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Lehman shockwaves still shaking EU economic framework 10 years on

A ferry arrives at the Chinese-owned port of Piraeus, which is used by many tourists to the numerous islands on the Aegean Sea, on Sept. 6, 2018, in Piraeus, just southwest of Athens, Greece. (Mainichi)

PIRAEUS, Greece -- Tourists carrying suitcases flow out of a large ferry that has just arrived at a pier here at Greece's largest port, just 12 kilometers southwest of the capital Athens. The heat has continued into September, and the place is alive with visitors from the many Aegean Sea cruise ships that stop here. Meanwhile, in the port management area, the company flag of the Chinese operator waves in the breeze.

The port was handed over to China COSCO Shipping Corp., a major Chinese government-run firm, in 2016. In 2009, after the tsunami of bad credit washed over Europe following the September 2008 collapse of Lehman Brothers Holdings Inc., it was discovered that the Greek government had engaged in epic levels of irresponsible spending. The capital streaming into the country, which had swelled with expectations of economic growth after Greece joined the euro in 2001, reversed flow. Government bonds crashed, and fundraising in capital markets ground to a halt. Part of the bailout agreement between Greece and the European Union called for the selloff of government properties, and so the Port of Piraeus came under Chinese ownership.

"Shipping rates kept falling, and my monthly income was nearly cut in half," recalled a 52-year-old truck driver. Chinese laborers flooded in, displacing many of the original Greek employees. Chinese navy ships even began to dock in Piraeus.

The "Lehman Shock" upset the very order of the world economy. One of the changes was the rise of China as a top player. Coming away from the 2008 financial crisis with relatively light wounds, China reached out to the European Union to bring it into its economic sphere with the creation of its "One Belt One Road" trade initiative. This policy has seen the continued "binge buying" of shipping ports, airports and power stations in Italy, Portugal and other European countries that lost value in the financial crisis. Berlin-based think tank Mercator Institute for China Studies warned in a February 2018 report that China's influence over Europe has already spread to the level of political decision-making.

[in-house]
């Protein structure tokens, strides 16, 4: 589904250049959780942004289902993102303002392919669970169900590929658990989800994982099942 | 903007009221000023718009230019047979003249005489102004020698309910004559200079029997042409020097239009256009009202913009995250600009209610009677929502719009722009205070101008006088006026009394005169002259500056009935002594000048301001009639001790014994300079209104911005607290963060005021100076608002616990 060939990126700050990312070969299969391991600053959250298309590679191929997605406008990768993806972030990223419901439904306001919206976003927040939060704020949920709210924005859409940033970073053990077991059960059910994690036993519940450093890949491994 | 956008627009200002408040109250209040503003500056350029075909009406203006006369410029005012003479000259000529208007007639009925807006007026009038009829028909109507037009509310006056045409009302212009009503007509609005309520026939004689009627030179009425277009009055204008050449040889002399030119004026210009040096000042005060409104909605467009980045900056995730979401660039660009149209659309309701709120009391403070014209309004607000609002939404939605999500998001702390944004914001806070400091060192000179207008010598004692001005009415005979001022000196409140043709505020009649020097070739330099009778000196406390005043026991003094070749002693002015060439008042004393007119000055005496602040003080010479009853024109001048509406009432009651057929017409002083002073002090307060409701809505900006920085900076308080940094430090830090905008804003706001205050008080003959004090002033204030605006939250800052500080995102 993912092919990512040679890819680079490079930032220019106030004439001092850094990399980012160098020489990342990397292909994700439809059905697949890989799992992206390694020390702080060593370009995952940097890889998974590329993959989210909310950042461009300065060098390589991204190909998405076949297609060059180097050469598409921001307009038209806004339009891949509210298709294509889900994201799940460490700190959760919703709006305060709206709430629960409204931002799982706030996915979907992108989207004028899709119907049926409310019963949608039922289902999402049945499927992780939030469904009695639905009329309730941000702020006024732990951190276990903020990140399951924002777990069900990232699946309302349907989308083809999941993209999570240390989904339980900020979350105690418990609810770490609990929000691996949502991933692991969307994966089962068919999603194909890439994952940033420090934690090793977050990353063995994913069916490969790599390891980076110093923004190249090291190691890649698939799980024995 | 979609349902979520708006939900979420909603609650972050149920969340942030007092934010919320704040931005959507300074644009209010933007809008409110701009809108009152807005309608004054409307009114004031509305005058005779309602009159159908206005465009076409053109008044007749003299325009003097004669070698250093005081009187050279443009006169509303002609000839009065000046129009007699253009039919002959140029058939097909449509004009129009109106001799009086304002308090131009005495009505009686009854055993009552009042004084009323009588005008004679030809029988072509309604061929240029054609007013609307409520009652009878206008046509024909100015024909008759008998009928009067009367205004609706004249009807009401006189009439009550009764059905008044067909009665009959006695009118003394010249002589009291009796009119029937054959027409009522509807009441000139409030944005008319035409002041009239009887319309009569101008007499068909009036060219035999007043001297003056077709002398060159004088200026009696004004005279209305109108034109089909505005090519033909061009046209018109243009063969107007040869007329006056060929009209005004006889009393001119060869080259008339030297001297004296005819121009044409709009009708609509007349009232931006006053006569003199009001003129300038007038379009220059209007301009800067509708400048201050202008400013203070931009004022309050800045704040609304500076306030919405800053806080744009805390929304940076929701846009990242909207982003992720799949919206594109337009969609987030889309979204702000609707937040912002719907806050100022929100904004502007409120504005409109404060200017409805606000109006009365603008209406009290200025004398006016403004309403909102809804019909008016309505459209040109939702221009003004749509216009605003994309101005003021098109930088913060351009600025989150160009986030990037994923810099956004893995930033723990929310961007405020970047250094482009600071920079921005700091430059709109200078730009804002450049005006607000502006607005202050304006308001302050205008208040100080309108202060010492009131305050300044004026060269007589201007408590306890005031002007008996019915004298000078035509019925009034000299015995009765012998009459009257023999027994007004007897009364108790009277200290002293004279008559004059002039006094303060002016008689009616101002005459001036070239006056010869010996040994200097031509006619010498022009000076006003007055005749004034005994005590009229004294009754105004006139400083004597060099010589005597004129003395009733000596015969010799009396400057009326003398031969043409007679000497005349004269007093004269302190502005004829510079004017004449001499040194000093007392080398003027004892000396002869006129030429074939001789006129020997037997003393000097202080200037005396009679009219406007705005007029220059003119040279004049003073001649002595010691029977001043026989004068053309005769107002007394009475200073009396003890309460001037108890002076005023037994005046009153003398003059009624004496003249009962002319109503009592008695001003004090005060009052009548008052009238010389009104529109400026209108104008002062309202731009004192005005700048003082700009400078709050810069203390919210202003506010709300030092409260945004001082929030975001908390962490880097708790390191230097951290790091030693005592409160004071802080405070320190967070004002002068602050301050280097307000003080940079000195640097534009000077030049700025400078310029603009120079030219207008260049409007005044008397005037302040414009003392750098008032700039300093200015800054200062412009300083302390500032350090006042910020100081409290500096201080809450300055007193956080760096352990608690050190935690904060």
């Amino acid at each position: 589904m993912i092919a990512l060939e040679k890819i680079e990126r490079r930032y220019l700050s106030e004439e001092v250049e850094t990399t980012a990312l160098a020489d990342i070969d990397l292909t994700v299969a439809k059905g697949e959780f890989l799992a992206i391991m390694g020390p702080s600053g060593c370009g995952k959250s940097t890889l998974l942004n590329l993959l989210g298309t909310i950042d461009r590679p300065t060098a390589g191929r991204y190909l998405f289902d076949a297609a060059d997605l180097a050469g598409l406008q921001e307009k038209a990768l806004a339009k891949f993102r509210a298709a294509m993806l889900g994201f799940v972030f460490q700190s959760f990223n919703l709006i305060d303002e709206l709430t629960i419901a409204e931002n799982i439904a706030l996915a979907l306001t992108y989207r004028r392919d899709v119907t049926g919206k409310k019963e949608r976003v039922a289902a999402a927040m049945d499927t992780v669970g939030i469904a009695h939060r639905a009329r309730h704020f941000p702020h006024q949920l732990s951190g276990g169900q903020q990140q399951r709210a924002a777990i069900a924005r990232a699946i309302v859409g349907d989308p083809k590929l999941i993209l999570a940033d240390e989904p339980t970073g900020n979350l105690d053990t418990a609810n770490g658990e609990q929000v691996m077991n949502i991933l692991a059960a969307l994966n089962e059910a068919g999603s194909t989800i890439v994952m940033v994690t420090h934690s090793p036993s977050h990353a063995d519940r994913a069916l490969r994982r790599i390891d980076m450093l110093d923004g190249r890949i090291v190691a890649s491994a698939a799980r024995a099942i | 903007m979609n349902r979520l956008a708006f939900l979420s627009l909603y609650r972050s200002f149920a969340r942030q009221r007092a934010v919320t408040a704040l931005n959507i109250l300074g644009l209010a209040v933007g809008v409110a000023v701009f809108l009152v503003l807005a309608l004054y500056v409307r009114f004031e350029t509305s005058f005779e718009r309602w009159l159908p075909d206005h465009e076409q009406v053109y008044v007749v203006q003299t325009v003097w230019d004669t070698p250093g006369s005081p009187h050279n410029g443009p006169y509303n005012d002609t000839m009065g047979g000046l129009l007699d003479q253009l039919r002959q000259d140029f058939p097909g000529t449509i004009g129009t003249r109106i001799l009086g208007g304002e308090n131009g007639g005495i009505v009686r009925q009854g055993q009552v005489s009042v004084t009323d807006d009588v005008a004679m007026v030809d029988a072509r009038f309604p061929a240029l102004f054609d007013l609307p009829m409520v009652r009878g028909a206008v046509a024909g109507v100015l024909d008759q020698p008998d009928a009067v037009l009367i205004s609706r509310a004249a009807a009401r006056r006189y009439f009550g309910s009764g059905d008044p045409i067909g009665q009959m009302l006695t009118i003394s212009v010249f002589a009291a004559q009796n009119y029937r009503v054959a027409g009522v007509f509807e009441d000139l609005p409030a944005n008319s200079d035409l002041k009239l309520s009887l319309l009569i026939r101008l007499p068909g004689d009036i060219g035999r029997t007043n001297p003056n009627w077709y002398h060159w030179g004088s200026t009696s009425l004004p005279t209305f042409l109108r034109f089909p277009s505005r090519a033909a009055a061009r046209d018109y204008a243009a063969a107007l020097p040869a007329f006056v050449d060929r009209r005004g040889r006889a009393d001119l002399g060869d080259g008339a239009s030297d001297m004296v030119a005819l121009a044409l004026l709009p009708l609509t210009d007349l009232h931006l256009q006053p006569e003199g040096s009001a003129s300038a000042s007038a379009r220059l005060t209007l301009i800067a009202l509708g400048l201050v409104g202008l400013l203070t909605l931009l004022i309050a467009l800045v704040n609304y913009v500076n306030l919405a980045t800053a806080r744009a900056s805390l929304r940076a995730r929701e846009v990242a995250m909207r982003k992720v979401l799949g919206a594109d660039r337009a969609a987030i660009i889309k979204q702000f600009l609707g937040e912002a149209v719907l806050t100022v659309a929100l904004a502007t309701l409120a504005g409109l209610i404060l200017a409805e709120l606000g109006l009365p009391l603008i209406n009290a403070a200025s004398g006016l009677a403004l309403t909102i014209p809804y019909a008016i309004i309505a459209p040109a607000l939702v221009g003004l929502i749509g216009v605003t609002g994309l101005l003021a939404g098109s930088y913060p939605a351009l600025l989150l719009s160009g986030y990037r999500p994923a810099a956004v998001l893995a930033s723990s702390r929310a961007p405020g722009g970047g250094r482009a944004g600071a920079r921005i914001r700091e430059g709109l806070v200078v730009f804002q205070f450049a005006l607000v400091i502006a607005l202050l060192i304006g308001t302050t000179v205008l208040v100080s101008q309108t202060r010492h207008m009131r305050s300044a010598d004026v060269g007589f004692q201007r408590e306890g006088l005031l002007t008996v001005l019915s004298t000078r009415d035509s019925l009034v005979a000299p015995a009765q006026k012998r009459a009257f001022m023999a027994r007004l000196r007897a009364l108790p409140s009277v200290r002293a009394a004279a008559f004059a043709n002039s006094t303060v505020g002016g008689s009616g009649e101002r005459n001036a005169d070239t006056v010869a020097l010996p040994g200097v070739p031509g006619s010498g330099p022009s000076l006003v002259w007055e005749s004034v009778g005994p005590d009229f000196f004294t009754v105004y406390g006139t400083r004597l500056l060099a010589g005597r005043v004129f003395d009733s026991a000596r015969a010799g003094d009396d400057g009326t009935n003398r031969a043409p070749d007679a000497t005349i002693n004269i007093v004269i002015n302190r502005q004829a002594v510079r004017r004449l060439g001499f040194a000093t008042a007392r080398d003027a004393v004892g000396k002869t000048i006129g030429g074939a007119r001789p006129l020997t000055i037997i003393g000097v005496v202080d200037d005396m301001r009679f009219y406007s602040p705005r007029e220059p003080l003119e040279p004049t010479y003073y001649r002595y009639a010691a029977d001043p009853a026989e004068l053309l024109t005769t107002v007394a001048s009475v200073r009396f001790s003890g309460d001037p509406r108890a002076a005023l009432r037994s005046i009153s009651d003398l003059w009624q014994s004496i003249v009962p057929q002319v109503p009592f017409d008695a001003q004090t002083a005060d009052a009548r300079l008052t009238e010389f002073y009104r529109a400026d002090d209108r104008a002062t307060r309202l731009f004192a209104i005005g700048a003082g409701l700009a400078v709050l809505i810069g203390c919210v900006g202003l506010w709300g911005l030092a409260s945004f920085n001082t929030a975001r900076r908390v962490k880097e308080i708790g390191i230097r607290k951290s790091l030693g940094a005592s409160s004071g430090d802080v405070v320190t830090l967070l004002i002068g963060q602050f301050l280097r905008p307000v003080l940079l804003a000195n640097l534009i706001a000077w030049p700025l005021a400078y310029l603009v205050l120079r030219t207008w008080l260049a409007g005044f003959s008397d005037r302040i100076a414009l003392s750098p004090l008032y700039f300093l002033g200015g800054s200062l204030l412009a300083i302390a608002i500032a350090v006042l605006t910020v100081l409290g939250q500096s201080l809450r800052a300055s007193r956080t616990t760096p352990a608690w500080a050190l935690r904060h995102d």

In Greece, there is still little pushback against China, which has made considerable investments in the country. In fact, it is quite the opposite, as dissatisfaction with the EU grows over Europe's continued strict monitoring of the country even after the bailout program officially ended on Aug. 20 this year. In a July 2015 national referendum, 61 percent of citizens voted against the acceptance the EU bailout package and its austerity requirements. One 34-year-old woman who voted against the bailout said angrily that Greece should dump the euro if it remains impossible to have hopes and dreams for the future, and asked why the government was ignoring the will of the people.

The anger over the austerity policies is driven by the belief that the EU's tariff- and barrier-free common market is beneficial to countries with strong economic output such as Germany, but exploits southern European countries. In this "winner-takes-all" economic environment, dissatisfaction with Germany has been growing in the EU's southern reaches as Berlin is reluctant to extend financial support. In June this year, an EU-skeptical party joined Italy's ruling coalition.

Even in Germany, there has been opposition to sending so much money to support southern European countries as well as to the influx of refugees, leading to growth in support for an anti-EU party and deepening national divides. The 2008 financial crisis and its aftereffects have exposed inconsistencies in the EU -- "humanity's greatest experiment" -- and shaken its framework to the core.

In the United States, ground zero for the financial collapse, existing values were shaken as well. While working class people lost jobs and homes en masse, financial institutions were bailed out using government funds, causing a public outcry. This anger against the "establishment" helped birth the administration of President Donald Trump.

International Monetary Fund Managing Director Christine Lagarde sounded the alarm in a blog post marking 10 years since the Lehman Shock, writing, "The global financial crisis remains one of the defining events of our time. It will forever mark the generation that lived through it." She continued, "The fallout from the crisis -- the heavy economic costs borne by ordinary people combined with the anger at seeing banks bailed out and bankers enjoying impunity, at a time when real wages continued to stagnate -- is among the key factors in explaining the backlash against globalization, particularly in advanced economies, and the erosion of trust in government and other institutions."

(Mainichi)

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